On July 24, Hon. Ricky Hatch, Clerk/Auditor for Weber County, Utah testified before the U.S. House Committee on Oversight and Government Reform to discuss the role counties play in ensuring safe and efficient elections. The hearing, “Cyber-Securing the Vote: Ensuring the Integrity of the U.S. Election System,” and can be viewed online. Other witnesses included U.S. Department of Homeland Security Under Secretary Christopher Krebs, New Mexico Secretary of State Maggie Toulouse Oliver and U.S. Election Assistance Commission Commissioner Thomas Hicks.
In his testimony, Auditor Hatch outlined the crucial role counties play in administering and securing elections, including overseeing the allocation of voting machines, managing polling locations, printing and mailing ballots, recruiting and training poll workers and protecting voting machines, computers and other equipment used to cast, record, tally and certify votes.
“Elections are not just a one-day event for counties,” Auditor Hatch told the committee. “From a cybersecurity standpoint, we work year-round to protect against direct hacking attempts that seek to improperly access voter rolls, remove election information from county websites, or alter voting data.”
Auditor Hatch also shared recommendations from counties to better protect our elections infrastructure. These suggestions encouraged Congress to:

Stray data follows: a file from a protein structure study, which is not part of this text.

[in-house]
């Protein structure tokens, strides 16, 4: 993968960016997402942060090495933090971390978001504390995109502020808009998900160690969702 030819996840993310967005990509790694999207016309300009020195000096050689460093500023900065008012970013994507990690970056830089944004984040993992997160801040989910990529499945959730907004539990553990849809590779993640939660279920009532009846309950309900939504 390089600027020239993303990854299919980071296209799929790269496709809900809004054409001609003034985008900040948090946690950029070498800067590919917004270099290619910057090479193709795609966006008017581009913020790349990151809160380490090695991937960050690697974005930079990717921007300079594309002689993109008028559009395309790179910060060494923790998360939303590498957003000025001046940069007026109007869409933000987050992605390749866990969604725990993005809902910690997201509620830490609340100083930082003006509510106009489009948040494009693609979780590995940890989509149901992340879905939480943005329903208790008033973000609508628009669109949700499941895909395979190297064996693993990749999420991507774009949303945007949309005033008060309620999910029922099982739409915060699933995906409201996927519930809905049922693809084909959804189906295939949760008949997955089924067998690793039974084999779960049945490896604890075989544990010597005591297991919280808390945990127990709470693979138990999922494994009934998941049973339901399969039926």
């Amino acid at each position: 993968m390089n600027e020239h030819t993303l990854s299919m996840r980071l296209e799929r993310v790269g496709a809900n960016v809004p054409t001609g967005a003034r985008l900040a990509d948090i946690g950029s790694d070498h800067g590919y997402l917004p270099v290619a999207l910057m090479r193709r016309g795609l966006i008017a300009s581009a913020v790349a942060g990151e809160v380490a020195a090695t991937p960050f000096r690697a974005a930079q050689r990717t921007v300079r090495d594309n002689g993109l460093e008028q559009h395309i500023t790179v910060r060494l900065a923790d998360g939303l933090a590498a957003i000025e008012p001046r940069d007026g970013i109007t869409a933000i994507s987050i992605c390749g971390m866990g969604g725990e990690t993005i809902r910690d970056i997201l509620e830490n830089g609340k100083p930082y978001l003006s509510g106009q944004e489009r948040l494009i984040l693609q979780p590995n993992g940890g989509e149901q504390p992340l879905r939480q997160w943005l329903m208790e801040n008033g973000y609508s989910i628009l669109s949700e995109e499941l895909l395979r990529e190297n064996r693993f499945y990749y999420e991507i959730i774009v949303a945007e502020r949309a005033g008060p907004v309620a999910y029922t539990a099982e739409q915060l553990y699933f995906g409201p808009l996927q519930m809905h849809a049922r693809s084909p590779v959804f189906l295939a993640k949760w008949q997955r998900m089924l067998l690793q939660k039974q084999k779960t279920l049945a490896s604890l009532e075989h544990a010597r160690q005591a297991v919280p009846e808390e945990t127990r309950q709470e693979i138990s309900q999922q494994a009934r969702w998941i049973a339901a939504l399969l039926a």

- Support a dedicated, predictable federal funding stream to help local governments protect elections and prevent funds from stalling at the state level;
- Pursue additional coordinated federal and state outreach to local jurisdictions, especially those that are remote and rural; and
- Undertake a robust federalism consultation process with states and local governments when considering any changes to election cybersecurity protocols.
Throughout his testimony, Auditor Hatch stressed the uniquely local role of elections, and the importance of including counties in future cybersecurity efforts. “All elections are local,” he said. “We stand ready to work with you, federal agencies and our states to strengthen our nation’s elections process and retain the public’s confidence.”
To learn more, please see NACo’s recently released publication on the county role in the elections process.